Michael: Yeah, we were looking at both what people are doing in the late game; but especially looking at all those 6-Supply units: Ultralisk, Colossus, Battlecruiser, those kinds of things. We also want to look at upgrades. Upgrades also play a great role in the late-game. It can also play a big role in the mid-game; or if you are a neo-steel enthusiast, you can also build that whenever you feel like it.
Day: Who here loves neo-steel frame? Yeah, yeah. You guys are going to get a real treat apparently. Yeah.
Michael: So with that one, we’re actually merging it in with the building armor upgrade, the building armor upgrades cost and upgrade time. So the neo-steel armor, you get as part of it. So we were looking at areas where we can encourage more of the mid and late game encounters. So early game is good, and we also want to encourage that as well. This should be clear strategies there and we also want to make sure you have ways to transition in the later game.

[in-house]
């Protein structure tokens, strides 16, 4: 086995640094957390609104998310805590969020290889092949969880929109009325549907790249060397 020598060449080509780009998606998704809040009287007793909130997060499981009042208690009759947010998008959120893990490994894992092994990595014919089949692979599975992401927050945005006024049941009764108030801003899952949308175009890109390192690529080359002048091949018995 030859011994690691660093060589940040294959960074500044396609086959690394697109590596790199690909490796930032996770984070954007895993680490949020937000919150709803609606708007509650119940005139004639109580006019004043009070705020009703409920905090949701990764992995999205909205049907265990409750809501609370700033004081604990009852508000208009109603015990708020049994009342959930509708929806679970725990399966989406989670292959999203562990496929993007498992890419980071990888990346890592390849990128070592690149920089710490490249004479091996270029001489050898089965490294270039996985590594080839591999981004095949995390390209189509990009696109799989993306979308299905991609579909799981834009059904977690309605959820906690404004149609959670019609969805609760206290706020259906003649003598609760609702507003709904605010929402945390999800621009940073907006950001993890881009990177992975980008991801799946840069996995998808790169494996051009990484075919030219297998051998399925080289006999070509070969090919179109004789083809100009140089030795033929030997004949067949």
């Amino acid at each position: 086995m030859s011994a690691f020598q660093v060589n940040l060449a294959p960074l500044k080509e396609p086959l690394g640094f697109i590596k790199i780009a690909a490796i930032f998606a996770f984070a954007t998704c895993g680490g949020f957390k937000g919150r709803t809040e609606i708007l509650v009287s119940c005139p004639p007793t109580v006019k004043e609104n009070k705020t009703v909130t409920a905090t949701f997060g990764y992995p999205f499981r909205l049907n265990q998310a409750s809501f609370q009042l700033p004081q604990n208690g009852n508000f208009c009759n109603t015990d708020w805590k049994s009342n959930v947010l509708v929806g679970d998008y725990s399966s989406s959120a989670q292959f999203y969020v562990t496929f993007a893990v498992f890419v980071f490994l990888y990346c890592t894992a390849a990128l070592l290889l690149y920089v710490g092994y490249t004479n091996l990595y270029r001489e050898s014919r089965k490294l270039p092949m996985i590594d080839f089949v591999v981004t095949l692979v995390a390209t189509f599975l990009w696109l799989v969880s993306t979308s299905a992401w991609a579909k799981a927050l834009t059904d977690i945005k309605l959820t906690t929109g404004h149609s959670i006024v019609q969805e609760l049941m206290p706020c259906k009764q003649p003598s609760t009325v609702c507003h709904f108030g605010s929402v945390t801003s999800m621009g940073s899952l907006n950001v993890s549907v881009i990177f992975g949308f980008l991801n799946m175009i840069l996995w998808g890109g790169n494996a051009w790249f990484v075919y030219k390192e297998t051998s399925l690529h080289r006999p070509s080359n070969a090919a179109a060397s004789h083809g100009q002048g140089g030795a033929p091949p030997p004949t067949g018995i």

Day: Right, because when you say encounter like early-game, I know that there is like a lot of Adept and Oracle and Reaper harass, are you looking for more harassment type things where you are trying to just encourage more general conflict? What does it mean to have more encounters in like mid and late game?
Michael: It’s more of general conflict and the feeling that you have the tools to cause those conflicts. If you’re too scared of your opponent’s mid game or late game, you might feel like you’re constrained into just: “oh, I have to do this in the game, otherwise, I don’t have a chance.”